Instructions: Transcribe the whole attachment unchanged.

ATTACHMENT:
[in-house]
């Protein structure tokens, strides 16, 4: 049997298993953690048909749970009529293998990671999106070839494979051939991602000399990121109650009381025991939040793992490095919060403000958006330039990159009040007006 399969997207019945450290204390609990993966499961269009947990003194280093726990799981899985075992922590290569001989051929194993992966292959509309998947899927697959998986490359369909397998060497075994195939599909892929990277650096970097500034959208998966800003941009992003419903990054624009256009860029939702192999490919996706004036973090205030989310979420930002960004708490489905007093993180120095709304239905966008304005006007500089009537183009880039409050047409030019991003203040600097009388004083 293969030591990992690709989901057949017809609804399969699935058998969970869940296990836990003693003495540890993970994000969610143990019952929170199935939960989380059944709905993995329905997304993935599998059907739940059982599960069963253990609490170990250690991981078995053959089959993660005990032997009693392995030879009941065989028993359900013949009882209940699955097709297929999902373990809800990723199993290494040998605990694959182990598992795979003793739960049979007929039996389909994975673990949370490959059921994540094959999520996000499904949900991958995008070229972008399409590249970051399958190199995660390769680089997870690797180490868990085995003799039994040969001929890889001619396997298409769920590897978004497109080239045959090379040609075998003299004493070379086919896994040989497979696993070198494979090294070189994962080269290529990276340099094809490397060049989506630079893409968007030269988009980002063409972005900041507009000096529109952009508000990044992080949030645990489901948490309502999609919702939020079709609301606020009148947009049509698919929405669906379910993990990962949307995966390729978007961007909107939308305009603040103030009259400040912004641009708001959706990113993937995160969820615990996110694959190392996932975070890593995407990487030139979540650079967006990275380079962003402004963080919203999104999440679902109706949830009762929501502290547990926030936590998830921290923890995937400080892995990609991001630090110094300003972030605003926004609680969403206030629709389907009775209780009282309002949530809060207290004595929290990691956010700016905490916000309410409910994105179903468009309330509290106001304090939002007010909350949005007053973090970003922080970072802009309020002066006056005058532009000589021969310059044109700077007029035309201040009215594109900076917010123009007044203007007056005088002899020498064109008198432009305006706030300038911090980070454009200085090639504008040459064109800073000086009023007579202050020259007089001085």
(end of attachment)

[in-house]
């Protein structure tokens, strides 16, 4: 049997298993953690048909749970009529293998990671999106070839494979051939991602000399990121109650009381025991939040793992490095919060403000958006330039990159009040007006 399969997207019945450290204390609990993966499961269009947990003194280093726990799981899985075992922590290569001989051929194993992966292959509309998947899927697959998986490359369909397998060497075994195939599909892929990277650096970097500034959208998966800003941009992003419903990054624009256009860029939702192999490919996706004036973090205030989310979420930002960004708490489905007093993180120095709304239905966008304005006007500089009537183009880039409050047409030019991003203040600097009388004083 293969030591990992690709989901057949017809609804399969699935058998969970869940296990836990003693003495540890993970994000969610143990019952929170199935939960989380059944709905993995329905997304993935599998059907739940059982599960069963253990609490170990250690991981078995053959089959993660005990032997009693392995030879009941065989028993359900013949009882209940699955097709297929999902373990809800990723199993290494040998605990694959182990598992795979003793739960049979007929039996389909994975673990949370490959059921994540094959999520996000499904949900991958995008070229972008399409590249970051399958190199995660390769680089997870690797180490868990085995003799039994040969001929890889001619396997298409769920590897978004497109080239045959090379040609075998003299004493070379086919896994040989497979696993070198494979090294070189994962080269290529990276340099094809490397060049989506630079893409968007030269988009980002063409972005900041507009000096529109952009508000990044992080949030645990489901948490309502999609919702939020079709609301606020009148947009049509698919929405669906379910993990990962949307995966390729978007961007909107939308305009603040103030009259400040912004641009708001959706990113993937995160969820615990996110694959190392996932975070890593995407990487030139979540650079967006990275380079962003402004963080919203999104999440679902109706949830009762929501502290547990926030936590998830921290923890995937400080892995990609991001630090110094300003972030605003926004609680969403206030629709389907009775209780009282309002949530809060207290004595929290990691956010700016905490916000309410409910994105179903468009309330509290106001304090939002007010909350949005007053973090970003922080970072802009309020002066006056005058532009000589021969310059044109700077007029035309201040009215594109900076917010123009007044203007007056005088002899020498064109008198432009305006706030300038911090980070454009200085090639504008040459064109800073000086009023007579202050020259007089001085």